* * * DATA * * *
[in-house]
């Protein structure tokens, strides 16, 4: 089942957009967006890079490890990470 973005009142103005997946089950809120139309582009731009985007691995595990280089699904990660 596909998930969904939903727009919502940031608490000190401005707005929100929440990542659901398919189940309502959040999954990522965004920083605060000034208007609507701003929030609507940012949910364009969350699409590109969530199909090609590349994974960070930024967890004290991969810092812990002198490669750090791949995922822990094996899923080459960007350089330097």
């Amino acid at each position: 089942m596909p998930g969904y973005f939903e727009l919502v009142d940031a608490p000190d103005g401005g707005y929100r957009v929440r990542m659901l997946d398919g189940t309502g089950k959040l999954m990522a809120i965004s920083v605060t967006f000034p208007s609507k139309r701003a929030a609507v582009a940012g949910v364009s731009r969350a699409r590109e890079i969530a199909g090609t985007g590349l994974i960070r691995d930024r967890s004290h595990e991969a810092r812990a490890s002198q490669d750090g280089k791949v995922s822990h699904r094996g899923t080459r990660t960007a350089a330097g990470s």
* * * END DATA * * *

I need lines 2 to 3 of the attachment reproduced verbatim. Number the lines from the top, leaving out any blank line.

């Protein structure tokens, strides 16, 4: 089942957009967006890079490890990470 973005009142103005997946089950809120139309582009731009985007691995595990280089699904990660 596909998930969904939903727009919502940031608490000190401005707005929100929440990542659901398919189940309502959040999954990522965004920083605060000034208007609507701003929030609507940012949910364009969350699409590109969530199909090609590349994974960070930024967890004290991969810092812990002198490669750090791949995922822990094996899923080459960007350089330097």
């Amino acid at each position: 089942m596909p998930g969904y973005f939903e727009l919502v009142d940031a608490p000190d103005g401005g707005y929100r957009v929440r990542m659901l997946d398919g189940t309502g089950k959040l999954m990522a809120i965004s920083v605060t967006f000034p208007s609507k139309r701003a929030a609507v582009a940012g949910v364009s731009r969350a699409r590109e890079i969530a199909g090609t985007g590349l994974i960070r691995d930024r967890s004290h595990e991969a810092r812990a490890s002198q490669d750090g280089k791949v995922s822990h699904r094996g899923t080459r990660t960007a350089a330097g990470s």